The Oxford English Dictionary, which has chronicled a millennium of linguistic developments, selected "post-truth" as its 2016 word of the year. According to the dictionary, post-truth is an adjective meaning "relating to or denoting circumstances in which objective facts are less influential in shaping public opinion than appeals to emotion and personal belief." In other words, if people believe something, it does not matter whether that something is true.
The word gained widespread use during the 2016 U.S. presidential election, particularly as it related to statements that defied proof or logic made by then-candidate Donald Trump. The concept remains powerful even after the U.S. election, perhaps best exemplified by the fact that most Trump supporters believe his recent tweet that he won the U.S. popular vote -- which he lost by more than 2 million votes -- when the "millions of votes" he claims were illegally cast are excluded. To Trump's supporters, it is utterly irrelevant that there is no evidence to support his claim. They believe him, and they will not be dissuaded by the facts.
America may now be exporting this concept to other countries, with post-truth thinking on open display at a recent international tax conference in Mumbai, India. The general consensus among tax professionals is that the OECD's base erosion and profit-shifting project represented a triumph by the developed nations of the world in attacking global tax avoidance by large multinationals, without unduly disrupting the established order. While the final deliverables reflected input from the developing world, including the BRICS countries (Brazil, Russia, India, China, and South Africa), those nations did not drive the project or determine the outcomes.
In post-truth India, however, tax professionals hold a different view of that nation's influence on the BEPS project. Mindy Herzfeld, who attended the Mumbai conference, describes how speaker after speaker praised India's leading and outsized role in developing the final BEPS reports. They claimed that many of the final recommendations had been championed by India long before the OECD even began the project. Indian tax professionals who earn their living by helping multinationals structure their affairs to avoid taxes claimed credit for India's leadership in helping the OECD attack global tax avoidance.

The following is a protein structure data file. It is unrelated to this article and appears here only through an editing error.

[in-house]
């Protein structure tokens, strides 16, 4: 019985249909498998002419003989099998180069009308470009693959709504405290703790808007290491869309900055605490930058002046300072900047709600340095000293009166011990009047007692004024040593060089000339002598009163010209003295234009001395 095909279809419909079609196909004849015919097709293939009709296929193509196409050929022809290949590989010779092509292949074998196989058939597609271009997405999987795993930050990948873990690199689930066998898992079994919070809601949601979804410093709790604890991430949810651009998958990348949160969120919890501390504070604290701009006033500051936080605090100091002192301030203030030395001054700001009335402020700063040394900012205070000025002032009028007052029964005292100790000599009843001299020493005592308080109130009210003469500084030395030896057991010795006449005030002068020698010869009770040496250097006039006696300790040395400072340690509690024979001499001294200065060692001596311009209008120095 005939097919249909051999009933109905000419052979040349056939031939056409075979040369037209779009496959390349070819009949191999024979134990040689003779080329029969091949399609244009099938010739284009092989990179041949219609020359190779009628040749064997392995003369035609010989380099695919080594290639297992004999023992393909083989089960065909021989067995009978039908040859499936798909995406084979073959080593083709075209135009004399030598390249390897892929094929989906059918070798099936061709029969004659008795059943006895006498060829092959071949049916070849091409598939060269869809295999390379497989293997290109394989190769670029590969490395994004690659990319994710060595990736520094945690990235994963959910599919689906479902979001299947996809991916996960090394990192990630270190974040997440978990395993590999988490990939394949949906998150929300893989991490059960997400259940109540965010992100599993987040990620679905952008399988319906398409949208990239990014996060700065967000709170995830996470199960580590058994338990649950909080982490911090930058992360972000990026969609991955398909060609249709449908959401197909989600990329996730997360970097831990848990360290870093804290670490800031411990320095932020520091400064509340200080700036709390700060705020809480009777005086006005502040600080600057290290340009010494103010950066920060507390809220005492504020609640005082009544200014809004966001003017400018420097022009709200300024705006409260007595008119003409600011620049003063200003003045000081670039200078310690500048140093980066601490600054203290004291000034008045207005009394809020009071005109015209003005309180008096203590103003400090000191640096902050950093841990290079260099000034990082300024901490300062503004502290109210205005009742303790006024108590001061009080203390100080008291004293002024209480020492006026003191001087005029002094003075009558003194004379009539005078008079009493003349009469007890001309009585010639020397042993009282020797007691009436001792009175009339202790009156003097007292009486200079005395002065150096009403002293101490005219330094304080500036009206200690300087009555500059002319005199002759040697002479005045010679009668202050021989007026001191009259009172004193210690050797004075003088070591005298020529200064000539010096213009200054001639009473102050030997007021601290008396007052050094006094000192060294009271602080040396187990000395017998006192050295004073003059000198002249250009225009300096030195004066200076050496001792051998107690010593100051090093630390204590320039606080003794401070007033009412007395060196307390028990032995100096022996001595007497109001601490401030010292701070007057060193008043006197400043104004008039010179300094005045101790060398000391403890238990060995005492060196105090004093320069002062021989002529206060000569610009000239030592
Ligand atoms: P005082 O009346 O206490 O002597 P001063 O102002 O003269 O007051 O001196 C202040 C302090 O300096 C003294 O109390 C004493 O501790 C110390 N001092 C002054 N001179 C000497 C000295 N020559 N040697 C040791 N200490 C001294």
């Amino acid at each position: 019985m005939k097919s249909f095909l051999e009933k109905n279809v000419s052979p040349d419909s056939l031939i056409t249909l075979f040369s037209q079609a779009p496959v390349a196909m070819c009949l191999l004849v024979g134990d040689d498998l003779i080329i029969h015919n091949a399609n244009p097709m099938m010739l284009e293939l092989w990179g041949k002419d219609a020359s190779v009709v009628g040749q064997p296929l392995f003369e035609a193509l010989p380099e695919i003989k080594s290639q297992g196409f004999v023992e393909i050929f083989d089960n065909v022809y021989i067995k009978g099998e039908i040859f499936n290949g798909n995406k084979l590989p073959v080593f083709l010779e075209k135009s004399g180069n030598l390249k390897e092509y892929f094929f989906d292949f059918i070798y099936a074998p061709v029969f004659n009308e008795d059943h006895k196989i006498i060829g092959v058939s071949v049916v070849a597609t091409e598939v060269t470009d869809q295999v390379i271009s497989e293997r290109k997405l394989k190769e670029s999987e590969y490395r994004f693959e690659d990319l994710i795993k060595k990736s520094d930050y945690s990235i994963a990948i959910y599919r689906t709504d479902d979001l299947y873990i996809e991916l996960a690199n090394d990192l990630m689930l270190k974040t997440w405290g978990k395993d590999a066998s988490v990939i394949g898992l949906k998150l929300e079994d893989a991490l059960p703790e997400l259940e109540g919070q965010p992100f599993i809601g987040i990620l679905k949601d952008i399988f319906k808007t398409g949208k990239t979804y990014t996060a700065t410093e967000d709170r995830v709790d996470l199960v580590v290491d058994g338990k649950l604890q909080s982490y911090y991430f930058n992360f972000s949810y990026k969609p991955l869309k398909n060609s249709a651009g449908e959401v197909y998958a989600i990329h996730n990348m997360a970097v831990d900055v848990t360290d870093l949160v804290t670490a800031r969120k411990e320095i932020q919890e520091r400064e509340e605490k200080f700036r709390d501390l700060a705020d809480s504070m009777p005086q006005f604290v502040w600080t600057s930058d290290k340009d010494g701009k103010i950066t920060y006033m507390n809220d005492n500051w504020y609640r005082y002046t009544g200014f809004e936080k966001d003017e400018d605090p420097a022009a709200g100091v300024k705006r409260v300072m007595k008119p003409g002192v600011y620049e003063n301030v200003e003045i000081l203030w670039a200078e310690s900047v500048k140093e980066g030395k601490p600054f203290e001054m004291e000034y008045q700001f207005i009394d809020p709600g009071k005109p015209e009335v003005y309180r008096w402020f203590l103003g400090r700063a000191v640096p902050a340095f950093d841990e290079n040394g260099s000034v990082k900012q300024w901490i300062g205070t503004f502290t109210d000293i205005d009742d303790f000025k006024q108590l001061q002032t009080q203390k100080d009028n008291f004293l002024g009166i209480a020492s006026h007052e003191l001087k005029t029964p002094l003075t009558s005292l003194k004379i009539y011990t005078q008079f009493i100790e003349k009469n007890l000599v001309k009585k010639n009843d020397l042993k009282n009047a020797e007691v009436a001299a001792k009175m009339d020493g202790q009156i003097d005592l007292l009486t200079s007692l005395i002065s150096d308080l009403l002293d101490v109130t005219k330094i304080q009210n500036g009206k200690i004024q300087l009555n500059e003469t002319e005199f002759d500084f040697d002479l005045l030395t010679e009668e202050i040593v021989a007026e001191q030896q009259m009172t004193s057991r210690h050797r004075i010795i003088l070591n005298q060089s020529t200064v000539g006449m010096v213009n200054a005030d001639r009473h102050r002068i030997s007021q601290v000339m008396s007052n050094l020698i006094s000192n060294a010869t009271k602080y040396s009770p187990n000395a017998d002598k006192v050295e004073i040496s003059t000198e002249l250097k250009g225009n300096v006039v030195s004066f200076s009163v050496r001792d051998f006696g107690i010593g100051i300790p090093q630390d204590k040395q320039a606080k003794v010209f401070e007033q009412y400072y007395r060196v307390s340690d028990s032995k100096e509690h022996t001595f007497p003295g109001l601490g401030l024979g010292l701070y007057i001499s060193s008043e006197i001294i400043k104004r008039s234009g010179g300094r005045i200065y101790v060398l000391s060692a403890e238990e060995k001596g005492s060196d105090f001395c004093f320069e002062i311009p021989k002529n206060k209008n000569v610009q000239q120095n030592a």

An official at India's Central Board of Direct Taxes, Rajat Bansal, claimed in Mumbai that the negotiation of a new India-Mauritius tax treaty predated the BEPS project's tackling of treaty abuse. While acknowledging that the BEPS project may have put pressure on the countries to conclude the treaty, Bansal seemed to dismiss the key role that the BEPS project played in how the new treaty was structured.
The BEPS project has called for nations to resolve tax disputes through binding arbitration. Yet India remains steadfastly opposed. In a textbook display of post-truth thinking, and apparently oblivious to India's huge backlog of mutual agreement procedure (MAP) cases and the country's notorious inability to resolve disputes in a timely manner, Bansal questioned why binding arbitration is needed "if we can get the job done with MAP".
How did we get to a point where so many people have developed such a distrust of traditional sources of news and truth? Frans Vanistendael examines the economic and educational gap between members of the political establishment and the citizens they represent who have been left behind by the new economy. He casts the current situation in terms of professed moral superiority and inferiority, and suggests a way forward that lifts the "underclass" while preserving the essential features of democratic government.
Stuart Gibson is editor of Tax Notes International.